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'We all deserve an opportunity' | Refugees waiting in Tijuana say asylum process is unfair

"Many are going to cross illegally because they wait a lot of time and nothing is happening," said Pastor Gustavo Banda.

TIJUANA, Baja California — Thousands of Ukrainian refugees have been allowed to cross our border on what's known as humanitarian parole.

But, an estimated 20,000 refugees from Central America, Haiti, and other regions are still waiting in Mexico as they seek asylum.

CBS 8 visited a shelter not far from the San Ysidro Port of Entry that houses some of those refugees.

Rows of tents cover the floor inside the shelter. Families cram together for meals and socialize with each other where they can. For the open space that's left, children play with toys and each other.

In Spanish, Violette Marcelus said, “I want to go to the United States.”

The 28-year-old left her native Haiti in 2009 saying conditions there were difficult. Since then, she's lived in Venezuela and Brazil. She arrived in Mexico seven months ago in hopes of seeking asylum in the United States, not knowing just how long it would take.

“I want a better life for my kids,” she said.

A pandemic border policy known as Title 42 has put her legal right to apply for asylum on hold. Ukrainian refugees are the exception. They've been allowed in under humanitarian parole, which supporters say is necessary since their country is at war.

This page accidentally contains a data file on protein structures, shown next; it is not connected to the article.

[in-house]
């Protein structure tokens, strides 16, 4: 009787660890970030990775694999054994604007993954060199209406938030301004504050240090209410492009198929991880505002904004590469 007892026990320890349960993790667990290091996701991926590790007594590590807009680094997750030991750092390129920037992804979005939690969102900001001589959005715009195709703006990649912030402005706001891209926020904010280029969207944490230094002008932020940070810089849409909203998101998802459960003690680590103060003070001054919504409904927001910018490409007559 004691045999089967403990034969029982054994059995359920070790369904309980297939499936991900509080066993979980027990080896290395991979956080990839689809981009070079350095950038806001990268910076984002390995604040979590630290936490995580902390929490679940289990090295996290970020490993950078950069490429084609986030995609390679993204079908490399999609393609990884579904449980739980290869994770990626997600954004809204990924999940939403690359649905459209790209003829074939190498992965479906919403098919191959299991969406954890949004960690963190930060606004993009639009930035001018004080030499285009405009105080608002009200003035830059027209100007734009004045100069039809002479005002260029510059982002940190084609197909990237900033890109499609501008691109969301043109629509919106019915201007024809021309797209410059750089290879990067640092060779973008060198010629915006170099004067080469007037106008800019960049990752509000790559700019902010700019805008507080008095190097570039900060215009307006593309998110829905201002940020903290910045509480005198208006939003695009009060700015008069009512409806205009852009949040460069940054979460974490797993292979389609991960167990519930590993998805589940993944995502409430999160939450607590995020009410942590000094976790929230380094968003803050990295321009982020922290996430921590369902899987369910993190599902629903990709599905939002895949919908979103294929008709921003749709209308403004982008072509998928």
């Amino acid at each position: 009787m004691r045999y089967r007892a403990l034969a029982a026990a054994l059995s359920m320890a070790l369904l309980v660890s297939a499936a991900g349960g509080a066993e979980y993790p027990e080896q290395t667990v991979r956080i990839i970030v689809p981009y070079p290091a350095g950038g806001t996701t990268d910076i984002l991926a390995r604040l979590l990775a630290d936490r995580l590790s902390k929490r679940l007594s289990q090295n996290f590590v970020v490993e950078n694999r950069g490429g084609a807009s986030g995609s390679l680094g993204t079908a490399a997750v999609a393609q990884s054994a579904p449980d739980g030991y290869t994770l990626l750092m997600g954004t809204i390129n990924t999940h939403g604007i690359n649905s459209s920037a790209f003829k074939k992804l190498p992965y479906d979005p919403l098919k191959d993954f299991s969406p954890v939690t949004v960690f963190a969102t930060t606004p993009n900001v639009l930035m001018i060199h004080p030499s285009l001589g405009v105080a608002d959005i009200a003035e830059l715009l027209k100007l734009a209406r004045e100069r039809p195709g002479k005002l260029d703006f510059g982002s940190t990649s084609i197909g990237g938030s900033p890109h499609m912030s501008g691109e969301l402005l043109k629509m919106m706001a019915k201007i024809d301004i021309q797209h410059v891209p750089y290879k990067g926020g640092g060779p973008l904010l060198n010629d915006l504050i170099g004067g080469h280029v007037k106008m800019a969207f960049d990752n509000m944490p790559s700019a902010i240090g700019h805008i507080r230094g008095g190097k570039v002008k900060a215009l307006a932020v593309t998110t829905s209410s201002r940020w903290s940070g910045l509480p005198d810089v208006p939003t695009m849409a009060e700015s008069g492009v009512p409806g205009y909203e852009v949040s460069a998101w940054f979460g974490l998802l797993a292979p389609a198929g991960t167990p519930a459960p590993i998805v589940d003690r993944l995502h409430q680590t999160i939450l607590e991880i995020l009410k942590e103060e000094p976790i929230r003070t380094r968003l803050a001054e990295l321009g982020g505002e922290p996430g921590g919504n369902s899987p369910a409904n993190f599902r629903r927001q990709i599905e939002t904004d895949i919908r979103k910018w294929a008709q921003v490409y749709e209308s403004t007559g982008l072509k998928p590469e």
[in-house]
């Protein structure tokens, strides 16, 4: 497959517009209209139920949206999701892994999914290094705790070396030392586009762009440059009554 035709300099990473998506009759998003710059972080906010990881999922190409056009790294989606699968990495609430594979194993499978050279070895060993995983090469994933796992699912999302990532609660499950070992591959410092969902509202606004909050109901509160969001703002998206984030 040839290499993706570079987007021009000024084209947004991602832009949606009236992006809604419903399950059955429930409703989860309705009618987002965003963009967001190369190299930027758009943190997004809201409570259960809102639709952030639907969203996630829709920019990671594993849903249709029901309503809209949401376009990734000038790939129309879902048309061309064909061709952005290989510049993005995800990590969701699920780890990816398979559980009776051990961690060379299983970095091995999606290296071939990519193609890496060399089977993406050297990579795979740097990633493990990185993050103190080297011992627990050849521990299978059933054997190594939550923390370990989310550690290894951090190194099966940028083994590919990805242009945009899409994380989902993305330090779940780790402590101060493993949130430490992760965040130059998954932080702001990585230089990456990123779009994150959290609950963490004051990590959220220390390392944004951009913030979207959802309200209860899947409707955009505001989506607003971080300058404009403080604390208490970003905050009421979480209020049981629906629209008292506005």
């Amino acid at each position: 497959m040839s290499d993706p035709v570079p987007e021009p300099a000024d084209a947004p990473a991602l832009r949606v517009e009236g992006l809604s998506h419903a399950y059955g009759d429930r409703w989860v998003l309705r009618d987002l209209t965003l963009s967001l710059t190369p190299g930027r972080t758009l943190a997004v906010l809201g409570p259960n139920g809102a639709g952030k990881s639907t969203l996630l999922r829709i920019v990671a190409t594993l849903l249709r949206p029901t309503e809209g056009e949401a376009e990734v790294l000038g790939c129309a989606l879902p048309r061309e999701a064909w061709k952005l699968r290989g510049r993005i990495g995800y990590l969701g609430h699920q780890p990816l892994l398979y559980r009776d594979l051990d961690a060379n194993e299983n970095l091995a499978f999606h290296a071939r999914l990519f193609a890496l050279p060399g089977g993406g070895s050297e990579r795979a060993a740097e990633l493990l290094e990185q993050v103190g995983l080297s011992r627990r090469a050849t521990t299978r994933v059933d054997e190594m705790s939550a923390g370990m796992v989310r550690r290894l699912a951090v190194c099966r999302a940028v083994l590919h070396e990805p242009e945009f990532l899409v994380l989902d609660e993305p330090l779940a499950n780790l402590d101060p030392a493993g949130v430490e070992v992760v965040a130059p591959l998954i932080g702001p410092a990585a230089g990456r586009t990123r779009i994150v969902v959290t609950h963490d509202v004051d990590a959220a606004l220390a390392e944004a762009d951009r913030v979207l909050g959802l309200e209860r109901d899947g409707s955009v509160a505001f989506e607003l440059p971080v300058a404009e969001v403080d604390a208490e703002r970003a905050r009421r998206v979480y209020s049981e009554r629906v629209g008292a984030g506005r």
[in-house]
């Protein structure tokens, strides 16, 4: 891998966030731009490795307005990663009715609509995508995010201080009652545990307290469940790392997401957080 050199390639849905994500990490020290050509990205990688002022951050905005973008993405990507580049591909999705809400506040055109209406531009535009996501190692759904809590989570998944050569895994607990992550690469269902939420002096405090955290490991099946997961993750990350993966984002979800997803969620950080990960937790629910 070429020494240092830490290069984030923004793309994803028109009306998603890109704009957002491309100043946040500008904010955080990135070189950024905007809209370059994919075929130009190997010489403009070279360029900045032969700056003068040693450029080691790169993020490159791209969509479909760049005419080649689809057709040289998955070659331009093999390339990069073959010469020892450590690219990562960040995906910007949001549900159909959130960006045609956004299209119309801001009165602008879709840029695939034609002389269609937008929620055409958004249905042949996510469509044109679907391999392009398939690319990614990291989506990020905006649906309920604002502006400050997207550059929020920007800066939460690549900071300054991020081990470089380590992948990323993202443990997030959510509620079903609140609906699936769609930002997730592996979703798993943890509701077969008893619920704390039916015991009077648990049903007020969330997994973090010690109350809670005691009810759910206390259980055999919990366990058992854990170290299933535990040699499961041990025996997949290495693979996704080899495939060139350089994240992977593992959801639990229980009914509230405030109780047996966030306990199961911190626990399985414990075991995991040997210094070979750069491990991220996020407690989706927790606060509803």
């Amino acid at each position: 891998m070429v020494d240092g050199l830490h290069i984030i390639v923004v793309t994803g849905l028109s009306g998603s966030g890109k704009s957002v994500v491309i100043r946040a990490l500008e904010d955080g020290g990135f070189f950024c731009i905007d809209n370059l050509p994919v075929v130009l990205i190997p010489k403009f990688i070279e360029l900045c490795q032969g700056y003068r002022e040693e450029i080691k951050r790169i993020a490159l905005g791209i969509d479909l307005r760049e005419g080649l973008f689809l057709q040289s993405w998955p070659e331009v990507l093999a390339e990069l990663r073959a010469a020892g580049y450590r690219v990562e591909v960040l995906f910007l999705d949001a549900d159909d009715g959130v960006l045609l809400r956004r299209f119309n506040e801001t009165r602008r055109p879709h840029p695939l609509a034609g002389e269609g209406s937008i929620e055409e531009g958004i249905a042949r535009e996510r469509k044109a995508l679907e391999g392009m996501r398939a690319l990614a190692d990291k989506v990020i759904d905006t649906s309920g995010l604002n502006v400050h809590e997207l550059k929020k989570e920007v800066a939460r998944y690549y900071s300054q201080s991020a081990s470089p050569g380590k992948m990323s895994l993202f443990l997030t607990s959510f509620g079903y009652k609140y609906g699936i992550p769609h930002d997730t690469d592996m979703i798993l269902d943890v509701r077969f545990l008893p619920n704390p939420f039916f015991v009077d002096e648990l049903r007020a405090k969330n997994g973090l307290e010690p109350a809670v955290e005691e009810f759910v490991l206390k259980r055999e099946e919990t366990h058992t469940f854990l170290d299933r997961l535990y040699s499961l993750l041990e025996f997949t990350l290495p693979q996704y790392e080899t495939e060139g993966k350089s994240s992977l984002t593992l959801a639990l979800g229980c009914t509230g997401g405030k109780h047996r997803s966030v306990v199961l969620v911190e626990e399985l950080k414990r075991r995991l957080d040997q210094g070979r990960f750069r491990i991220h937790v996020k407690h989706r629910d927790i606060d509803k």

But, one man, who did not want to be identified, argues he and others are escaping violence too, and they feel discriminated against.

The shelter where he and Marcelus live houses just a fraction of the estimated 20,000 asylum seekers living Tijuana, with more expected when Title 42 expires next month. Of the nearly two dozen shelters in Tijuana, all are full, including the largest one, which houses 1100 people.

It's called Cuidad de Dios, or City of God.

What started as a temporary shelter inside a church has evolved into a small village with more shelters being built. Luis Guillermo Vides and his family have been here for 11 months.

“We all deserve an opportunity,” he said.

Elsewhere on the property, and do laundry by hand. A maze of beds make up the living quarters. Everyone living there is trying to make the temporary shelter into a home.

Director, Pastor Gustavo Banda says, while it's ok for now, when it comes to starting a new life, it’s not sustainable. "They wait too much time in here. It's not fair," said Banda. Are they sad? Are they frustrated?

Many are going to cross illegally because they wait a lot of time and nothing is happening."

The Secretary of Homeland Security, Alexander Mayorkas says more agents are being sent to the border to process asylum claims after Title 42 ends, but immigration rights activists worry that won't make a difference.

WATCH RELATED: 1,000+ Ukrainians waiting for asylum in makeshift camp at U.S./Mexico border (April 2022).

    


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